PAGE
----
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Radial Gradient Direction


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Hello, everybody,

 

I'm curious when the radial gradient direction & distance features will be coming to AD.  This is a feature I use of Illustrator's gradient tool all the time.  I've attached examples of the tool's results, for those reading this who are unfamiliar with the effect.

 

In Adobe's UI, the feature is implemented via the software's Gradient Annotator, either by dragging the small dot just past a radial/elliptical gradient's origin, or by clicking with the gradient tool on a radial gradient, somewhere away from the Gradient Annotator.

 

Anyway, especially for applying realistic lighting effects to rounded objects, this feature simply is a must-have.

 

In the mean time, anybody who knows an AD-native technique for applying (a reasonable facsimile of) such an effect in AD, I'd be happy to hear your suggestions.  Until then, I'm going to be ⌘-tabbing a lot, in order to make and mask raster fills when I'd really rather be using vector.

 

Thanks in advance!

 

—Russ Johnson

Murfreesboro, TN

post-11244-0-93119200-1431714330_thumb.png

—Russ Jonson

Still and video design, logos, branding, and more 

RussDoes.com

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Hello AJBlue98,

Welcome to Affinity Forums :)

Thanks for your feedback. I don't have enough info to be able to reply your first question. Currently more advanced gradient features are not on our roadmap but that doesn't mean it's not planned for later. I will leave this for TonyB or MattP since i'm not the most suited person to give you a definite answer. Regarding how to reproduce it in Affinity Designer i'm afraid there isn't an easy way to get the same effect with the current toolset.

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Russ, after you've created your shape, does not clicking on the Gradient tool and selecting Radial in Type in the Context bar give you the control handle you want?  Or have I misunderstood the question?

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LillieG,

 

Maybe I wasn't clear enough.

 

Currently, when AD makes a radial gradient, it basically takes a linear gradient and rotates it around one endpoint, so that the gradient spreads outward in all directions.  (For elliptical gradients, it simply makes a radial gradient and then stretches it.)  Giving a direction to a radial gradient essentially takes its origin point and moves it off-center.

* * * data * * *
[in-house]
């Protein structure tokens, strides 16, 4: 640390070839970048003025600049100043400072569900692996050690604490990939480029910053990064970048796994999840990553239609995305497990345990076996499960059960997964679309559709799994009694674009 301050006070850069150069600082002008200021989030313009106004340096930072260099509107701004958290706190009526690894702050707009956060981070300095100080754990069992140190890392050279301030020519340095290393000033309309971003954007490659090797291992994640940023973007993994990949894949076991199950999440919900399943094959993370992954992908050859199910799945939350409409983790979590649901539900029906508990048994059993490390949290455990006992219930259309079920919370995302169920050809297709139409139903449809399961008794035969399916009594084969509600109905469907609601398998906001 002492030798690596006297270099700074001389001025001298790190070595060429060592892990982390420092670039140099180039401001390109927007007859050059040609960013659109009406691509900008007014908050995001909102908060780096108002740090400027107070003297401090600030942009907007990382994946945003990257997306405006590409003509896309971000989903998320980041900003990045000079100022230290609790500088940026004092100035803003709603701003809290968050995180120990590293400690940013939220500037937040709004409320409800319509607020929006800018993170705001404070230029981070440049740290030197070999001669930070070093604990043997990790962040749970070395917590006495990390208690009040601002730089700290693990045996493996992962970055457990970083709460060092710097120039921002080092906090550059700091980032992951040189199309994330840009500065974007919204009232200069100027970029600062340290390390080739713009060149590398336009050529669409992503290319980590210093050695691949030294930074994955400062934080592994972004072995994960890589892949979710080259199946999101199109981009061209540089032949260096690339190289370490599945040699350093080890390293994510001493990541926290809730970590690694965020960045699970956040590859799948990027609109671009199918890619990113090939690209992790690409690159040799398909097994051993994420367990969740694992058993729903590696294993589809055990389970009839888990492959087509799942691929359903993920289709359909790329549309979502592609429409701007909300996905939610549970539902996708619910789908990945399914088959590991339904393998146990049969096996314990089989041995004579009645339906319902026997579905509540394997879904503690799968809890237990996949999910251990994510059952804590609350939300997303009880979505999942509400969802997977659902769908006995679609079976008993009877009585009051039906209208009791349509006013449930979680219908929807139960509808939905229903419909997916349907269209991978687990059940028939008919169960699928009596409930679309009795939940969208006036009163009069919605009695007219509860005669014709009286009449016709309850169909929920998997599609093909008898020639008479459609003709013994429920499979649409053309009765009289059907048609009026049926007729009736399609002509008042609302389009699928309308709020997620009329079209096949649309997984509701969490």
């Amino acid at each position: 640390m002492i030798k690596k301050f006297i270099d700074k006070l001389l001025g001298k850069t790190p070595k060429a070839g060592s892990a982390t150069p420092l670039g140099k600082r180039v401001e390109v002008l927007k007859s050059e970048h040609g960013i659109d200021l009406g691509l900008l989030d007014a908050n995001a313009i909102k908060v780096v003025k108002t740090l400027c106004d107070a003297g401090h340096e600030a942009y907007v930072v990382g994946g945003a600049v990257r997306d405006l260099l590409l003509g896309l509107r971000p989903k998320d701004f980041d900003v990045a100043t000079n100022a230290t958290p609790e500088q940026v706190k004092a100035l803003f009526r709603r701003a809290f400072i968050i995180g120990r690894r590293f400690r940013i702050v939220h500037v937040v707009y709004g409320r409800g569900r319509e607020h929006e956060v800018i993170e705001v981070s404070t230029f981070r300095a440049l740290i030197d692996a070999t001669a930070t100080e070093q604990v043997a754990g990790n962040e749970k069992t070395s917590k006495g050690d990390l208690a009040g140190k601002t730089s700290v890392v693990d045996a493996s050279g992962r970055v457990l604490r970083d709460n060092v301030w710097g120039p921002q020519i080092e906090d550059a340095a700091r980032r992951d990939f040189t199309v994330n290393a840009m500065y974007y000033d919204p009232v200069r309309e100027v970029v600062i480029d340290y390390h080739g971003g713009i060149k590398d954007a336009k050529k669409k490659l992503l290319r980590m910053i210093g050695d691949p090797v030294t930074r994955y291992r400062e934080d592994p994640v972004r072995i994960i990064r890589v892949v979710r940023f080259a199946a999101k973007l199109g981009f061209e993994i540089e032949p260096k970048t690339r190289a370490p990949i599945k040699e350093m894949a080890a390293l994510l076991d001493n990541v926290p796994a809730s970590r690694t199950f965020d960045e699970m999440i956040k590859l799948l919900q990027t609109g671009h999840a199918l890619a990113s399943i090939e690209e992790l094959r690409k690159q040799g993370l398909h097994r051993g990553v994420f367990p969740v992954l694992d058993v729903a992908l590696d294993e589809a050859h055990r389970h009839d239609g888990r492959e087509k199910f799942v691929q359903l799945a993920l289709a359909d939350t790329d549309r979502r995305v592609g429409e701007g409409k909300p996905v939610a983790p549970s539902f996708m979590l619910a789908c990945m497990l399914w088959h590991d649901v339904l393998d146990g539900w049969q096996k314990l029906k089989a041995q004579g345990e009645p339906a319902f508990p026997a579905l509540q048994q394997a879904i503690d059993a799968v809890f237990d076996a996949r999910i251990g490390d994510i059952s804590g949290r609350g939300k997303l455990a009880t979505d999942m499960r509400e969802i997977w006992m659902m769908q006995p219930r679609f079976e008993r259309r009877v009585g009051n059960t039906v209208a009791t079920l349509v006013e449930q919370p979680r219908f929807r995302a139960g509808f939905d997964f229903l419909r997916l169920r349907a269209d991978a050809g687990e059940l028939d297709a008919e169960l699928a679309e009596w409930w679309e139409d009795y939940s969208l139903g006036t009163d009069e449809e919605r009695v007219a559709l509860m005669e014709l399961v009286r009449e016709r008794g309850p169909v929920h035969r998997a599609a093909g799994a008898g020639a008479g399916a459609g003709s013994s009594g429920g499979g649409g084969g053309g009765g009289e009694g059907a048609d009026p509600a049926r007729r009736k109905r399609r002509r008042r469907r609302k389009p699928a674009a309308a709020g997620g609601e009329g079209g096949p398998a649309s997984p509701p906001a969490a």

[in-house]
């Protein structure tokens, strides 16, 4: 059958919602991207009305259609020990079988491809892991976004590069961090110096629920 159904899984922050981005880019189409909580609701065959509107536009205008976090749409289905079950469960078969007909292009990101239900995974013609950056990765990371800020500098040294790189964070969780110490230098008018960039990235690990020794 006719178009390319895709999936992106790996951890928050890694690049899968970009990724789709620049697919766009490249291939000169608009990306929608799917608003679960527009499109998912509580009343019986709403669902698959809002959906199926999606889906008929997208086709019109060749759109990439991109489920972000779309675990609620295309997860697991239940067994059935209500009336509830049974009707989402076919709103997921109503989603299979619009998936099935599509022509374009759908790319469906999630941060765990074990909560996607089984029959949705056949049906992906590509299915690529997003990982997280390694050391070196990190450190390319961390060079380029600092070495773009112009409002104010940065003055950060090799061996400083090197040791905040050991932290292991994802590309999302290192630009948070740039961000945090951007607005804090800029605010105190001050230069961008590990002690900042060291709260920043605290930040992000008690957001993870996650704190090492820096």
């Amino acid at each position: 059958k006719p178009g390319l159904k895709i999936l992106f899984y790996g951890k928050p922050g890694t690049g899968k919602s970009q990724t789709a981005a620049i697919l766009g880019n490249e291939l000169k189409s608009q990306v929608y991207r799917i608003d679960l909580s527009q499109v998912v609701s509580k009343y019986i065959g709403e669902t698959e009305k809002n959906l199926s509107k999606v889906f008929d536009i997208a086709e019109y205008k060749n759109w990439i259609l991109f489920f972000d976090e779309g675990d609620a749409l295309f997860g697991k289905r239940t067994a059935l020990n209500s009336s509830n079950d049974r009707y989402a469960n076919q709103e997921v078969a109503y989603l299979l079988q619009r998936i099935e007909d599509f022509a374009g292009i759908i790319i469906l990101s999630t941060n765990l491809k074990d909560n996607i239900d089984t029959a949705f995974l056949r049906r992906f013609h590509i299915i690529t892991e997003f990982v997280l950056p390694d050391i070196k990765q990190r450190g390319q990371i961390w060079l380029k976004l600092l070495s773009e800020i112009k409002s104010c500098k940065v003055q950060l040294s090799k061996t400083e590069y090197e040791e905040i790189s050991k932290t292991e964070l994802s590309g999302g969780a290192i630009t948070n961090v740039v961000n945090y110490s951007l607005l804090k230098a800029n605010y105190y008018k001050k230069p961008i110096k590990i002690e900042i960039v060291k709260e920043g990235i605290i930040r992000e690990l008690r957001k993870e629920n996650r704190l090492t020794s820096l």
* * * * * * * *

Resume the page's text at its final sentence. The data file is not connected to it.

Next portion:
Take a look at the example i've attached to this reply.  On the left is the kind of radial gradient AD currently is capable of creating.  On the right is a radial gradient with direction.  Notice how the white portion of the circle seems bunched up against one side?  It's almost as if a white light were shining on a grey wall from above.  AD currently isn't capable of this effect.

 

I've been thinking about how to approximate the effect, and I've come up with a rather convoluted solution.  Unfortunately, it isn't really worth pursuing, for various time and technical reasons.  And besides, once the mesh feature is available, I can simply use a point-to-circle or point-to-ellipse (or point-to-any-shape) mesh to create the effect … at least for simple gradients with only a start and end colour (otherwise it gets complicated again.)  I believe that feature already is on the roadmap, right, MEB?

 

Anyway, LillieG, I hope that helps clear up the question.   :)

post-11244-0-61206200-1431833057_thumb.png

—Russ Jonson

Still and video design, logos, branding, and more 

RussDoes.com

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@AJBlue98,

Yes, a Mesh fill tool is already on our roadmap. I'm not yet aware of the details on how it will work.

 

@A_B_C

That's not the same. In your example you have a linear spread of the gradient along the surface, You just changed the shape of that spread (ellipse) and it's origin point. What i believe @AJBlue98 is asking for is a non-linear spread set by the distance of an external control to the origin point of the gradient (similar to what a spotlight does in a 3D software).

post-59-0-60945600-1431879804_thumb.png

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...I think SVG calls it 'focal point' - we can certainly add it, it's trivial to implement (but I must admit it's missing because I've never needed it - yet!) ;)

 

Thanks for the suggestion - I'll pop it on my 'rainy day' list. Incidentally, it's raining today here - but I've got lots of other things to do first, haha! ;)

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MattP: It was raining for you today?  You’re not in Tennessee, are you?  lol  —Seriously, though, thanks!  I actually thought that would involve a decent bit of eye-bleeding math.  Glad to know it’s so easy.  So, here’s hoping the forecast calls for more showers before the next beta!   ;)

—Russ Jonson

Still and video design, logos, branding, and more 

RussDoes.com

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